President warns that Iraq conflict may harm Christian-Muslim relations in Britain

The President of the Methodist Church has issued a warning thatmilitary action in Iraq could damage relations between Christiansand Muslims in Britain.

In letters today to the Secretary General of the Muslim Councilof Britain and to the Prime Minister, the Rev Ian White says that,in the event of the Iraqi government failing to fully comply withthe current UN resolution, Britain should not support immediatemilitary action without exploring all possible diplomaticsolutions.

He says: "The Methodist Church will urge the Government not toproceed immediately to military action, even if lamentably theIraqi Government fails in the first instance fully to comply withthe requirements of the UN Resolution. Our hope is that theinternational diplomatic community can explore creatively andspeedily positive inducements which will enable the Government ofIraq to reconsider its long term interests and co-operate with theremoval of any weapons of mass destruction because it sees greatbenefits from such a course of action."

The President tells the Prime Minister that he hopes Mr Blairwill "make every effort on your part to protect a spirit offriendship and co-operation between the Muslim and Christian faithsin Britain. We are eager to remain in dialogue with the Governmentand with each other in these uncertain times".

In a separate letter to Iqbal Sacranie, the Secretary General ofthe Muslim Council of Britain, the President writes: "The MethodistChurch is committed to building understanding and respect betweenfaiths and does not want to see an increase of tension betweenMuslims and Christians. One of our fundamental commitments in ourmulti-religious society in Britain is to develop relationships offriendship with people of all world faiths. We do this in thespirit of words of our founder, John Wesley, who urged Methodiststo show themselves 'the friends of all, the enemies of none'.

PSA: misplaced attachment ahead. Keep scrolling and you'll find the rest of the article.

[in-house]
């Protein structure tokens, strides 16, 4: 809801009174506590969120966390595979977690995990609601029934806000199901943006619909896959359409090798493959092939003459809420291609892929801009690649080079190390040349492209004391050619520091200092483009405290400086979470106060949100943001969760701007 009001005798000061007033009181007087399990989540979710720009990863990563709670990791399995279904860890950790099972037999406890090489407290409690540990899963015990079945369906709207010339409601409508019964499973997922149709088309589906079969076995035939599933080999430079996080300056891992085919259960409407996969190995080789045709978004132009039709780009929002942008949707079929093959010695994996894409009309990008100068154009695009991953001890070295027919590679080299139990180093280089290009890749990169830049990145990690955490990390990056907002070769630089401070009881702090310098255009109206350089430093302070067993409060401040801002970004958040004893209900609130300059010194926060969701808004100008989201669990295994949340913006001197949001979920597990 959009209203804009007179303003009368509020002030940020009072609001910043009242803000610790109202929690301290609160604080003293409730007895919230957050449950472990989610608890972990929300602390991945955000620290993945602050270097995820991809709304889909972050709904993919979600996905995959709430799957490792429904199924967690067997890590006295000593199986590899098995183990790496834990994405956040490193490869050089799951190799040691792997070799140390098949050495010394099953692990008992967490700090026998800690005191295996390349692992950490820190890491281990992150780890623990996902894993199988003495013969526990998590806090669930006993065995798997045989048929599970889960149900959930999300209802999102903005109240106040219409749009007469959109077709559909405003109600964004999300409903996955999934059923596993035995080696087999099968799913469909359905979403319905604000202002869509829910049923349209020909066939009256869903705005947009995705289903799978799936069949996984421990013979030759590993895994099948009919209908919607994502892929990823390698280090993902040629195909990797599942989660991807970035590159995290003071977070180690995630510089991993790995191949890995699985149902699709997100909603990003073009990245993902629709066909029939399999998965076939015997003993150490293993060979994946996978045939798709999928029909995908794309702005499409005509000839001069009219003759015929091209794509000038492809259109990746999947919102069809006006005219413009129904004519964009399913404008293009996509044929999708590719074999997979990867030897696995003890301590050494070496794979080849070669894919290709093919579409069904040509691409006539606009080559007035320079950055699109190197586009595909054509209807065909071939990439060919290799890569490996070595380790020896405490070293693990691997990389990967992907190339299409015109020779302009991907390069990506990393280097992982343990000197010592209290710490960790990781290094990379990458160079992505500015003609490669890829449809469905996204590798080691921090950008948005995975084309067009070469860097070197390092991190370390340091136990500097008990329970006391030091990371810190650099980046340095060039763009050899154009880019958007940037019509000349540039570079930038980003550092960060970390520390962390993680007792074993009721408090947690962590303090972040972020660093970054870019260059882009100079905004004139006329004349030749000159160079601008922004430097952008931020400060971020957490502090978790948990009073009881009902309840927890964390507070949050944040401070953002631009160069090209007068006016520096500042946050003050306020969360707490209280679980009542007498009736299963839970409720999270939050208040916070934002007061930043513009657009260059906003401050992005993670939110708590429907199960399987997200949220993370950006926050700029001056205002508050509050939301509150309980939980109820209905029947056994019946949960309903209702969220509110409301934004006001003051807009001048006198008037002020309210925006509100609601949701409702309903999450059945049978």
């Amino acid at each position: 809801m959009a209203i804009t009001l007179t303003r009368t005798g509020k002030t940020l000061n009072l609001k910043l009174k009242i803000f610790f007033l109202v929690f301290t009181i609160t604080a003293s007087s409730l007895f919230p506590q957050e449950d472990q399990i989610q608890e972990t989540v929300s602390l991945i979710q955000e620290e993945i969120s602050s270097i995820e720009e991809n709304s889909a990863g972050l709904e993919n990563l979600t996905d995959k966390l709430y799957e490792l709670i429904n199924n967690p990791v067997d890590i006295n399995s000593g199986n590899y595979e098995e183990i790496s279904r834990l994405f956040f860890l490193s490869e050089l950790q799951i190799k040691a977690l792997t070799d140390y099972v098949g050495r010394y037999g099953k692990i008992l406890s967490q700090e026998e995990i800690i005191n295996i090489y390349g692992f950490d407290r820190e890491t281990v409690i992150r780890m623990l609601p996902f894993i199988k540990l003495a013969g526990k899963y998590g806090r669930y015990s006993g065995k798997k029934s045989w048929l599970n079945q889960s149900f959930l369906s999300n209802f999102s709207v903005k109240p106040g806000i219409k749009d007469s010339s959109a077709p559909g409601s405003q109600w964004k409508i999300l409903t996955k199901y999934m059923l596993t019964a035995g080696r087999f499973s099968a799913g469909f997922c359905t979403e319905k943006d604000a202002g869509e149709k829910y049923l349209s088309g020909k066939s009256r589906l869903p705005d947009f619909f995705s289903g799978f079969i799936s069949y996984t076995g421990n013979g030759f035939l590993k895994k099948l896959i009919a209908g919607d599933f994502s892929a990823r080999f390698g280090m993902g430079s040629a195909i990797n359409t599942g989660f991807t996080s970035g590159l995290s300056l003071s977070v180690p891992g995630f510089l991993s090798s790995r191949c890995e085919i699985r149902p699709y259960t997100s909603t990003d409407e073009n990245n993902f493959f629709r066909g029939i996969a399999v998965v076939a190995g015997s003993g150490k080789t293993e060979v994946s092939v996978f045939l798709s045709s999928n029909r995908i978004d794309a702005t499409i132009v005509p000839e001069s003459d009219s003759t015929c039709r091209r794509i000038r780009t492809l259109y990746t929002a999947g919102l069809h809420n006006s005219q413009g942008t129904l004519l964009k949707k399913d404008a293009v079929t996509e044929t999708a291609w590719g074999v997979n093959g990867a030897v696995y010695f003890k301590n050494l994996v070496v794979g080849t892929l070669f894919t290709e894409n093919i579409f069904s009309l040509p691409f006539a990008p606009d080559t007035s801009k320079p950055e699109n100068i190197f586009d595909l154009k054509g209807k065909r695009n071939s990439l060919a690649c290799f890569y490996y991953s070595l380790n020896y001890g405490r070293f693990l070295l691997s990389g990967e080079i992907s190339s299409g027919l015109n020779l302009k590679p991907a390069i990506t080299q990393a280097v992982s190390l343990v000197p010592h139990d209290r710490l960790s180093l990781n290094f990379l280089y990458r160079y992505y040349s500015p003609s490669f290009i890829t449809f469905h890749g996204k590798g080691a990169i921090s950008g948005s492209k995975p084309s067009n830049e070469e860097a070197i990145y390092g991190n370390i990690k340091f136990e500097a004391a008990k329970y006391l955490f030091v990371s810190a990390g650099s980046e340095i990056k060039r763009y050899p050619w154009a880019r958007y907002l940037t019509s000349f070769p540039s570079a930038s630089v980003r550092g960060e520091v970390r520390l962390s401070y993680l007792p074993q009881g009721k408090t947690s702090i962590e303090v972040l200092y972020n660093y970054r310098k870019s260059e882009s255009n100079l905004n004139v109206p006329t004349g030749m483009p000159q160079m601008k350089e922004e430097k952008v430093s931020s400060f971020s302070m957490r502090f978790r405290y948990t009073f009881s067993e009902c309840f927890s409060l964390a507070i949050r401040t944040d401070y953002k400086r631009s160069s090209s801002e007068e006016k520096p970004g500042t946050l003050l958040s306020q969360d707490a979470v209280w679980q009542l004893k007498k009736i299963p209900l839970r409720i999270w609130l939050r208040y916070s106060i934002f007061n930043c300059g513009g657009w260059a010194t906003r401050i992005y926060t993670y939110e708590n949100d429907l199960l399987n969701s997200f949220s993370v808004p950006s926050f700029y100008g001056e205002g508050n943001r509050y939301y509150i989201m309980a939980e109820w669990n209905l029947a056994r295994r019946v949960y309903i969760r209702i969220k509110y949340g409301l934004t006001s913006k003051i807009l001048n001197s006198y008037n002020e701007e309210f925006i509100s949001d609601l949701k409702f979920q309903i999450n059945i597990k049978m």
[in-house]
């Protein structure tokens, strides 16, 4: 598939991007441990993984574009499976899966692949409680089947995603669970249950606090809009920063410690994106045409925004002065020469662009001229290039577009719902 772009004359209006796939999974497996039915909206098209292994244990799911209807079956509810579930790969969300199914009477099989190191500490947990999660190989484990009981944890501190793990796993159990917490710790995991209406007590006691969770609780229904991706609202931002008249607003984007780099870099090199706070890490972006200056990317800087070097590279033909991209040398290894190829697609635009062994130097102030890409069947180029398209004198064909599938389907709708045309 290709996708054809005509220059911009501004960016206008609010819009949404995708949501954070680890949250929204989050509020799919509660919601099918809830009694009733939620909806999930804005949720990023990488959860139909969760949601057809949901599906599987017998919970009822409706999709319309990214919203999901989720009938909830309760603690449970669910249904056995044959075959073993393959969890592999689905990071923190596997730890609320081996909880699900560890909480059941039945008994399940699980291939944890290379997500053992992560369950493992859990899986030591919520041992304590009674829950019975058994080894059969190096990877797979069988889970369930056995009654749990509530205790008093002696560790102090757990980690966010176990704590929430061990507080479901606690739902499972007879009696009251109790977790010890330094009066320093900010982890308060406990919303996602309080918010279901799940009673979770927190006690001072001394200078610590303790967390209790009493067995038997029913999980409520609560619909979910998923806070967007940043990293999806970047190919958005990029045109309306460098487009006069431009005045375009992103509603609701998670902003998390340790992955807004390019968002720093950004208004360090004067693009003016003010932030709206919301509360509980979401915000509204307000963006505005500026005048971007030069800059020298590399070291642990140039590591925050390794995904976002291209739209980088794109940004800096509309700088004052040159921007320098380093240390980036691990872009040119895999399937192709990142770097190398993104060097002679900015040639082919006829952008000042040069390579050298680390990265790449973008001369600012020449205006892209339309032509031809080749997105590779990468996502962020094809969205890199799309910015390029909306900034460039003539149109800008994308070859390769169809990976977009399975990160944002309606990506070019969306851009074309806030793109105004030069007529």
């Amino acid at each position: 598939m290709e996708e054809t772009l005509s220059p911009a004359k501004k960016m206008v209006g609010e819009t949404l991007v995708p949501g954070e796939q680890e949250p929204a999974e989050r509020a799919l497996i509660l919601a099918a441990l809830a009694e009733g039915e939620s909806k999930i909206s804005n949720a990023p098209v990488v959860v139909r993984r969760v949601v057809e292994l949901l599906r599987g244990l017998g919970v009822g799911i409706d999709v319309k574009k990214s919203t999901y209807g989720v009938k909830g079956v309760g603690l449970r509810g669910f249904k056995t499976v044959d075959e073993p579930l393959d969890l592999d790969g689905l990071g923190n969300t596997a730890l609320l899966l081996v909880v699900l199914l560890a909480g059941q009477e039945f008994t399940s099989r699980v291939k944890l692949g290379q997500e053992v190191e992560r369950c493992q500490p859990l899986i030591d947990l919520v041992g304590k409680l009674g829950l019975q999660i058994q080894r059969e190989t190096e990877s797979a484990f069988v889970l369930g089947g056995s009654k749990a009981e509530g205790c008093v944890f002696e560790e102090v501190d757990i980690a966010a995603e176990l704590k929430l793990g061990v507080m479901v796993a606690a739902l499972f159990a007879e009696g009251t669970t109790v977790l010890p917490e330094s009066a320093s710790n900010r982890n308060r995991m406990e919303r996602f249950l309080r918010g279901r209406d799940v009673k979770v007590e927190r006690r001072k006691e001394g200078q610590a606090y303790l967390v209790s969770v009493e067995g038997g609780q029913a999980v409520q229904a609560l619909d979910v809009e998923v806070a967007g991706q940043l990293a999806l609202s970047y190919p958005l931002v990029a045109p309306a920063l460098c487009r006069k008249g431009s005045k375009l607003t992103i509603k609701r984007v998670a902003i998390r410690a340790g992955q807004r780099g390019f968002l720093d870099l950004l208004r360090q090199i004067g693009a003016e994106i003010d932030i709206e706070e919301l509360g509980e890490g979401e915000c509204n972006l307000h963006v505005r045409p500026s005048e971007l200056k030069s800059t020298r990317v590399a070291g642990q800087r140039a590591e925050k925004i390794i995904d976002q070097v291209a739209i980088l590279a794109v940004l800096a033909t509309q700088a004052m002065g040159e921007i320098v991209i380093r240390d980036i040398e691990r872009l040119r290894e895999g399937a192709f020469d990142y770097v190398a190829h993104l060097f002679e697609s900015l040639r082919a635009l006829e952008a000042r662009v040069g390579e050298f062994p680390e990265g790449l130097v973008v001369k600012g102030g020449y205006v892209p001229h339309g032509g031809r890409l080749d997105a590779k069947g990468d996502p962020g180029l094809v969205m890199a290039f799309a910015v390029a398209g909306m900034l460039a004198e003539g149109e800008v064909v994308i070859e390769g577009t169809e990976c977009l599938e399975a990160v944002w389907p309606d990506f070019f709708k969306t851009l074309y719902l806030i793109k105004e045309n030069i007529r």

"Among Christians there is a long and honourable pacifisttradition. In the light of this, many Christians, including aconsiderable number of Methodists, would say that there is neversufficient justification for war or military action. The majorityposition among Christians, however, is that war and armed conflict,whilst always evil, might be justified as the lesser of evils andas a 'last resort' under certain strict conditions. Theseconditions include:

  • There must be Just Cause; an example would be upholding a UNResolution;
  • Every other means of resolving conflict should have beentried;
  • There must be a proper declaration of war or military action bya lawful authority;
  • There must be a reasonable balance between the evil that willinevitably result from military action and the good that mightaccrue;
  • There must be a 'moral certainty' that the side of justice willemerge victorious. This implies that there should be a clear aim ofhow a war could be concluded.

"In addition, Christian teaching enunciates a series ofprinciples regarding conduct during a war, most of which are alsofound in Islamic sources. These are largely incorporated intointernational law in the Hague Convention of 1907, the Law ofGeneva of 1949, and the Rome Statute of the International CriminalCourt of 1998.

"The Methodist Church calls on the Government of the UnitedKingdom to take account of this teaching and these provisionsbefore committing its armed forces to military action, and in allcases to observe the requirements of international law.

"Taking a wider view, Christians share a long-term commitment topeace, which is more than an absence of war; it includes humanflourishing and a fairer distribution of the world's resources.Within Britain, we are committed to promoting a society in whichpeople of all faiths can worship without fear of discrimination oracts of religious hatred. Should Britain's forces be involved inmilitary action against Iraq, we will not give support to any whoseek to use the conflict to create divisions between citizens ofthis country, be they Muslim, Christian or another faith."